The guidelines also redefined the various categories of hypertension. It eliminated the category of prehypertension, which had been defined as systolic blood pressure of 120 to 139 mm Hg or diastolic pressure (the lower number in a reading) of 80 to 89 mm Hg. Instead, people with those readings are now categorized as having either elevated pressure (120 to 129 systolic and less than 80 diastolic) or Stage 1 hypertension (130 to 139 systolic or 80 to 89 diastolic).
The guidelines also redefined the various categories of hypertension. It eliminated the category of prehypertension, which had been defined as systolic blood pressure of 120 to 139 mm Hg or diastolic pressure (the lower number in a reading) of 80 to 89 mm Hg. Instead, people with those readings are now categorized as having either elevated pressure (120 to 129 systolic and less than 80 diastolic) or Stage 1 hypertension (130 to 139 systolic or 80 to 89 diastolic).
As for when to check your blood pressure, the most important thing is to do it consistently the same time of the day (ask the doctor which time he prefers and also what time in relation to taking your medication). The following article has a lot of good information for someone just starting to monitor their blood pressure: https://www.drugs.com/cg/how-to-take-a-blood-pressure.html
Typically, more attention is given to systolic blood pressure (the first number) as a major risk factor for cardiovascular disease for people over 50. In most people, systolic blood pressure rises steadily with age due to the increasing stiffness of large arteries, long-term buildup of plaque and an increased incidence of cardiac and vascular disease.
Peter, I’ve been using a blood pressure meter for nearly 30 years, so my response is based on my personal experience and information I’ve acquired over the years. First, I suggest that you take your meter to the doctor and have them check several readings of your meter against theirs. For example, If your meter consistently shows it’s 10 points lower than the doctor’s, just delete the 10 points from your meter reading (have them check both numbers so you can adjust both as necessary). Also, it’s common that many doctor’s offices take your blood pressure incorrectly (you should actually sit still for 5 minutes, with your feet on the floor and the cuff at the same level as your heart) . Some of us have”white coat” hypertension, so you may always be elevated at the doctor’s office. If you are a large man, you (and your doctor’s office) may need to use a larger cuff as the wrong size of cuff can affect your reading. Also, I spoke with customer service at one of the companies that makes many of the home & professional meters, and she told me that the automated machines are not very accurate if you have kidney disease or heart failure (I have both). Ask the doctor’s staff to always use the manual system and it will be more accurate than those noisy automatic ones.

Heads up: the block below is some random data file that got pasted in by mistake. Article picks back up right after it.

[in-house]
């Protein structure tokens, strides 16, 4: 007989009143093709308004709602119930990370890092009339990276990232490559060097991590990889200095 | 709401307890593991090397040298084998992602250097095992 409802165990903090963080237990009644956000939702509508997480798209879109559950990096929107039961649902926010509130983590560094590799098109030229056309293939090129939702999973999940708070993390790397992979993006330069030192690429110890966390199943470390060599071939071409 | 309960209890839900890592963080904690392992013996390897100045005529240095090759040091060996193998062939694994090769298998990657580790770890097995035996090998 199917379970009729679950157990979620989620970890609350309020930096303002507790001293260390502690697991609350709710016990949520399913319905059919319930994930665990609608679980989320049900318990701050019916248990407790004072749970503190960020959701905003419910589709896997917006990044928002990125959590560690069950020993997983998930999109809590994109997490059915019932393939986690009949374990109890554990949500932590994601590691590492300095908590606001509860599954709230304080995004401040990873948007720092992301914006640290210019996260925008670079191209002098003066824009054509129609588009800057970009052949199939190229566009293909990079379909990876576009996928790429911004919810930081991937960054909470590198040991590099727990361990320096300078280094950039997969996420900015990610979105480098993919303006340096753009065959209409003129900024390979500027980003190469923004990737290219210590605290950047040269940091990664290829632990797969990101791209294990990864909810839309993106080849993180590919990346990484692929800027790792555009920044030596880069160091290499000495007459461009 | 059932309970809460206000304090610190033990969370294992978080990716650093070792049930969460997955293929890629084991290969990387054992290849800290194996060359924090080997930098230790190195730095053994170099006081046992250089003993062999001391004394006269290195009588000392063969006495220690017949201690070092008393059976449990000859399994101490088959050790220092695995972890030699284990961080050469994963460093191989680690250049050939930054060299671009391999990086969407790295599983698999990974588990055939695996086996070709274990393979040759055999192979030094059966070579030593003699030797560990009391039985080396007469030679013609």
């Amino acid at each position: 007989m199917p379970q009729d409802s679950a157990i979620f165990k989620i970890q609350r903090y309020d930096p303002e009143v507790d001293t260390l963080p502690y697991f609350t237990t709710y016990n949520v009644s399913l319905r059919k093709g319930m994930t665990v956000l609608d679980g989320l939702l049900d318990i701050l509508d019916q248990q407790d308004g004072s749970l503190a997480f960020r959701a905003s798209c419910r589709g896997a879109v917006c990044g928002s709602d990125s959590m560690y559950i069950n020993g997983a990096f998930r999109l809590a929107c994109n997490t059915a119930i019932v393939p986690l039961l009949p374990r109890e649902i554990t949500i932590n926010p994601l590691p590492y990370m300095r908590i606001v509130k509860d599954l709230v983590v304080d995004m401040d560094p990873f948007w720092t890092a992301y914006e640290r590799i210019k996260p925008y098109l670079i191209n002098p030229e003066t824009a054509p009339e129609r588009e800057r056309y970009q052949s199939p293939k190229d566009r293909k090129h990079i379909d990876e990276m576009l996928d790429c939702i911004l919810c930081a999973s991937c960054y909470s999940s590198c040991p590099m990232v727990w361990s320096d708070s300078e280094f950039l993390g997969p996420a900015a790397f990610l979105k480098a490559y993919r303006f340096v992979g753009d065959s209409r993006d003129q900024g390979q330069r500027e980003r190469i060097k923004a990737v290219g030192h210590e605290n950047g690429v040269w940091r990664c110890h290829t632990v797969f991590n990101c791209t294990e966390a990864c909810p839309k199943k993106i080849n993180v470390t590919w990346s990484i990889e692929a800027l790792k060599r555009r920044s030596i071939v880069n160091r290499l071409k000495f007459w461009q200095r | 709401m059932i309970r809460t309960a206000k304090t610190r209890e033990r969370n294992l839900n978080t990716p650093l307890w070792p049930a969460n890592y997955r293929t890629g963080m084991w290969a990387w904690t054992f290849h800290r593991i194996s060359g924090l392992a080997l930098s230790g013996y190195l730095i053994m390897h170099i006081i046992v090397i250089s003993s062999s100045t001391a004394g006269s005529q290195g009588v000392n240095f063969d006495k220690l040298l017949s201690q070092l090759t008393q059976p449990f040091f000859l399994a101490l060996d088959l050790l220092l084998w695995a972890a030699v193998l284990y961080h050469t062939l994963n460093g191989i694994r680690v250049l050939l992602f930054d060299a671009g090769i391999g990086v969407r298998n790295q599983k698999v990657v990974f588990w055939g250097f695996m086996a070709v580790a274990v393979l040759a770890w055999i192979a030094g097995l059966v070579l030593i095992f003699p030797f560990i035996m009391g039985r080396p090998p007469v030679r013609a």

High blood pressure, also known as hypertension (See blood pressure chart below) is called the “silent killer” for a reason — there are no obvious symptoms but it can result in heart attack, stroke and even death. The good news is there’s a lot you can do to maintain healthy blood pressure or get back to one, often without the need for medications.
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